Euro Zone Business Starts 2014 On A High, China Falters
The global economy started 2014 on a disjointed note with the euro zone's private sector in better shape than expected and China's vast manufacturing industry contracting for the first time in six months.
Surveys on Thursday showed stronger growth across the now 18-member euro zone was marred only by an ongoing contraction in France, although the pace of that slowed.
Apart from that, the upturn appeared broad-based with decent growth in both the services and manufacturing industries.
But in the first indication of sentiment for the new year in China's 56.
9 trillion yuan ($9.
4 trillion) economy - the world's second-largest - factories were hit by weaker domestic and export demand.
"Overall, the message from the euro zone PMIs (purchasing managers' indexes) were a good, positive surprise.
It gives some support to the idea that we are going to get stronger activity growth in the earlier months of this year," said Peter Dixon at Commerzbank.
"(The Chinese PMI) is consistent with the idea that China has shifted to a lower growth path, which is exactly in line with what the government is calling for.
Is it a concern? Not at this stage.
It's a bit of a warning signal but that's it.
" Markit's Flash Euro zone Composite Purchasing Managers' Index (PMI), which gauges business activity across thousands of companies and is seen as a good guide to economic health, jumped to 53.
2 in January from 52.
1 last month.
That was well above the 50 mark that denotes growth and was its highest since mid-2011, beating all forecasts in a Reuters poll of 25 economists.
An earlier composite PMI from France, the bloc's second-biggest economy, showed activity contracted for the third month running in January, although the downturn was less pronounced with both services and factory PMIs beating expectations.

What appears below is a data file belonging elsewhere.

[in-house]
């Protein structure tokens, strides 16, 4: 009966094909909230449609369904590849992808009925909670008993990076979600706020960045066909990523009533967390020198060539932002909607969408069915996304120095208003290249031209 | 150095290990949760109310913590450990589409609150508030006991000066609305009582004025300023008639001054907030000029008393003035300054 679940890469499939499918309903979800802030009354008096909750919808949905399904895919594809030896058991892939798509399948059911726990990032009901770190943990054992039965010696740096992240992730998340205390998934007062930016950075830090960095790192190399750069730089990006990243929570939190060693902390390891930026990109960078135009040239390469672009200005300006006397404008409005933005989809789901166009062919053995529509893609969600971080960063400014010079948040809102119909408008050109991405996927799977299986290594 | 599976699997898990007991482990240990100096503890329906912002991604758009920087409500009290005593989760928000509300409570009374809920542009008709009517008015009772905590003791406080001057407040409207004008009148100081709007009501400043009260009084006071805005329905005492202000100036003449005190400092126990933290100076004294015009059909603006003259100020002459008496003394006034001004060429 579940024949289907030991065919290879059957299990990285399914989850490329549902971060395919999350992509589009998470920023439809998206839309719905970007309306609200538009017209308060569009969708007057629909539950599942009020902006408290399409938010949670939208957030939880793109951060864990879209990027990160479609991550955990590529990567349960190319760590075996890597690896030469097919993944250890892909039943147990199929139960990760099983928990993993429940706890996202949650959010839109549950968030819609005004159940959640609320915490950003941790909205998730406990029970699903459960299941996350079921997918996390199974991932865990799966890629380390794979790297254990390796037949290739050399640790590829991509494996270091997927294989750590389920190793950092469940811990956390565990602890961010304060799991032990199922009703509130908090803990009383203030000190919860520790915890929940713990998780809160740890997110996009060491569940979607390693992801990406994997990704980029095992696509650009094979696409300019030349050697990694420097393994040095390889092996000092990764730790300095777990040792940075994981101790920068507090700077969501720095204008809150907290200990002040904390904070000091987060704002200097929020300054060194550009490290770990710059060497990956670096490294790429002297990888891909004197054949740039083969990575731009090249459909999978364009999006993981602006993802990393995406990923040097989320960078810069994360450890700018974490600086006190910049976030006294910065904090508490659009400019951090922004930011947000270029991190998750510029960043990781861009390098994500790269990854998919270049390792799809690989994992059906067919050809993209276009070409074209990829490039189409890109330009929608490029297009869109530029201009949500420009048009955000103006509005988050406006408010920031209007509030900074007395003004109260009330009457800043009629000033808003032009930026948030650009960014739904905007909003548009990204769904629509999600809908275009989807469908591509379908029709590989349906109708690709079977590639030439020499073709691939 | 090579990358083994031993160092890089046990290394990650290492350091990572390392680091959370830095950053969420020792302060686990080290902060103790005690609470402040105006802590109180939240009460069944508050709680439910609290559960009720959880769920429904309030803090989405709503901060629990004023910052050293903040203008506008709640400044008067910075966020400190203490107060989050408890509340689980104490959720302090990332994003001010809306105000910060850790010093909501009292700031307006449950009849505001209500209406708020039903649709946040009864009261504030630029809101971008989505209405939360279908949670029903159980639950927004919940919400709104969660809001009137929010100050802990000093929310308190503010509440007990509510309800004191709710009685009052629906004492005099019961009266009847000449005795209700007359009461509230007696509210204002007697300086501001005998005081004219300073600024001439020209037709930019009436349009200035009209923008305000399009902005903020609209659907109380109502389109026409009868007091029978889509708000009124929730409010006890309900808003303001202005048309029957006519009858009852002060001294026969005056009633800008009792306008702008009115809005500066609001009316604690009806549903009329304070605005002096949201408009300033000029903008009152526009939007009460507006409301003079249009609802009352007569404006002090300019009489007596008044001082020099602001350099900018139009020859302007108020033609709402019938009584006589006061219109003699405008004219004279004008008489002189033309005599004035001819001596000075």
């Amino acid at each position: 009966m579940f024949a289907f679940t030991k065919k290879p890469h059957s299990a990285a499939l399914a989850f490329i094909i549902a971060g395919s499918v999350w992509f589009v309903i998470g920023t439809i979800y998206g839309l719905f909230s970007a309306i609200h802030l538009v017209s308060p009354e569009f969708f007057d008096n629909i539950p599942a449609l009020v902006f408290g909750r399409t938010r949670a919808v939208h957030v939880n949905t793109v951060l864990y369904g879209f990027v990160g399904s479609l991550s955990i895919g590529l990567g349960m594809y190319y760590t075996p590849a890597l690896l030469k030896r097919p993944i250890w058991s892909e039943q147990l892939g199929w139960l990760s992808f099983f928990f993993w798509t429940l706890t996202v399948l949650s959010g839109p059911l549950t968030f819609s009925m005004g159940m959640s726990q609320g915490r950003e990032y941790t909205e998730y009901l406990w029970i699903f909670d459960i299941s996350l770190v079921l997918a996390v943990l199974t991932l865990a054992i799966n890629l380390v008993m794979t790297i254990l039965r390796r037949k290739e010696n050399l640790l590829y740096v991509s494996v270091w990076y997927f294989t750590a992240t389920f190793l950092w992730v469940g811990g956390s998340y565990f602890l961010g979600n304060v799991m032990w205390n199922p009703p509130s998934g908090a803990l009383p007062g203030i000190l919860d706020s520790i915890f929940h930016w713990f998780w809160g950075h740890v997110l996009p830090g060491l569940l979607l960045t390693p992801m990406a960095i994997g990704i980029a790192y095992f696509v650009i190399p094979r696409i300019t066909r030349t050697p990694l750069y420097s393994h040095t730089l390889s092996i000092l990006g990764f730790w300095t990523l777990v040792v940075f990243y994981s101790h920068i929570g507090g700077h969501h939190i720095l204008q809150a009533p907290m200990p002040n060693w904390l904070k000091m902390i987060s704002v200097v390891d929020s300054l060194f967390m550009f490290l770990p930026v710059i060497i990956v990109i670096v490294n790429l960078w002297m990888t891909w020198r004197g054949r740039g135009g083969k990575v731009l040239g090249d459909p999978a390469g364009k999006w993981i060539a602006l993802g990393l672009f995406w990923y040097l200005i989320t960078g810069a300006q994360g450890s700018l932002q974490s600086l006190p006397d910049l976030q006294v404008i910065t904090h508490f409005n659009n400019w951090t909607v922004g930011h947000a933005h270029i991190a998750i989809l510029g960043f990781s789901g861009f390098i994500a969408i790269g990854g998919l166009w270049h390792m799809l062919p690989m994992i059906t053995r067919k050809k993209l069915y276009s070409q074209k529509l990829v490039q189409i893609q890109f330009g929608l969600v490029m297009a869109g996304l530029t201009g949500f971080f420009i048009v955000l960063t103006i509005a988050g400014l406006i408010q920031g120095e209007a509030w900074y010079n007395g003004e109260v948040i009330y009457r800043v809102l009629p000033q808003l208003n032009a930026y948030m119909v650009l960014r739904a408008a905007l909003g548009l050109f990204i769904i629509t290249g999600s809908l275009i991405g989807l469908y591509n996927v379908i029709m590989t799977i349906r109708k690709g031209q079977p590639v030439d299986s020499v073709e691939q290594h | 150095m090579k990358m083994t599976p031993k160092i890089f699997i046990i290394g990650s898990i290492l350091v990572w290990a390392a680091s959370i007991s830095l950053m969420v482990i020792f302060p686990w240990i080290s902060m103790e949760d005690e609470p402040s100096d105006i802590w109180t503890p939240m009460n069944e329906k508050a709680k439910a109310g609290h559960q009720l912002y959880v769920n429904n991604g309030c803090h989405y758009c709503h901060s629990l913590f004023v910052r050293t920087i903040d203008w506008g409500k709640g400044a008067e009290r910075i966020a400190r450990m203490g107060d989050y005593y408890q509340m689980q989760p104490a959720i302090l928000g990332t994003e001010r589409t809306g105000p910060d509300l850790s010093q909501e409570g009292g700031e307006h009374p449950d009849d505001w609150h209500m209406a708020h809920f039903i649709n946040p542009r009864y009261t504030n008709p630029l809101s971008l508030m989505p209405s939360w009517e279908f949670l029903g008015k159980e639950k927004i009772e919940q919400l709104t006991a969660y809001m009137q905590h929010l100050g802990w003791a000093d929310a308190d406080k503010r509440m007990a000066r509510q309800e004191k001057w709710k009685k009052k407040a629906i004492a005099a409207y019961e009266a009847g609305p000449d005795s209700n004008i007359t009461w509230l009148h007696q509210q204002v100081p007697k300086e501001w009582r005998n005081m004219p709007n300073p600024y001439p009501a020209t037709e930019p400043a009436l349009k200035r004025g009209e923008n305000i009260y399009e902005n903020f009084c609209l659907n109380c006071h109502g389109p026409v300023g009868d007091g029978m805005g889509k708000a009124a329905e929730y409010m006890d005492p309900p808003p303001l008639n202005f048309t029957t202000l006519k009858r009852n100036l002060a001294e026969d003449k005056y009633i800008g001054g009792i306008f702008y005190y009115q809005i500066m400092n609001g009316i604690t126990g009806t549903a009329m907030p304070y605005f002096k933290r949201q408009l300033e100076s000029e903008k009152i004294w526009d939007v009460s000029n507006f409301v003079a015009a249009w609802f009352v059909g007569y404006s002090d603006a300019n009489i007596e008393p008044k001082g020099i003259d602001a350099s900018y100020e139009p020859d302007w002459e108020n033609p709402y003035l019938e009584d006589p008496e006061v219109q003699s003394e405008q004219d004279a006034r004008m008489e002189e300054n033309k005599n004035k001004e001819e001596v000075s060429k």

In neighboring Germany, the composite PMI rose to a 31-month high.
"The euro zone economy started 2014 on a positive footing, which is encouraging news and will reinforce hopes of a sustained recovery this year," said Martin van Vliet at ING.
Markit said if the data held near current levels, the bloc's economy would grow around 0.
4 percent in the first quarter, stronger than the 0.
2 percent suggested in a Reuters poll last week.
New orders rose for the sixth month, indicating the PMIs might rise higher next month.
That comes after Ireland and Spain drew strong demand for bonds in auctions this month, while European shares climbed to fresh 5-1/2 year peaks on Tuesday as investors become increasingly bullish.
A Markit manufacturing survey for the United States, comparable with the euro zone and Chinese ones, is due later on Thursday and is expected to show sustained growth.
NOT SO HAPPY NEW YEAR A Reuters visit to southern China's manufacturing heartlands this month showed many factories have closed earlier than usual for the upcoming Lunar New Year, the nation's biggest holiday, discouraged by weak orders and rising costs.
China's Flash Markit/HSBC PMI fell to 49.
6 in January from December's 50.
5, showing a faster rate of decrease in new export orders and employment.
"Such a reading highlights the deteriorating growth outlook as policymakers are tightening their monetary stance, pushing through with an austerity campaign, and withdrawing stimulus measures," said Dariusz Kowalczyk, a senior economist and strategist for Credit Agricole CIB in Hong Kong.
Leaders in Beijing have pledged to push reforms to unleash new growth drivers as the economy loses steam, burdened by industrial overcapacity, piles of debt and soaring home prices.
China's annual economic expansion slowed to 7.
7 percent in the fourth quarter of 2013 from 7.
8 percent in the previous quarter, putting full-year growth at 7.
7 percent, slightly ahead of the government's target of 7.
While the economy narrowly missed expectations for full-year growth to fall to a 14-year low in 2013, some economists say a further cooling will be inevitable this year as officials hunker down for difficult reforms.
"Today's PMI figure reinforces our expectation of growth momentum easing further this year.
We expect GDP growth to progressively slow towards the pain threshold of 7 percent later this year," said Nikolaus Keis at UniCredit.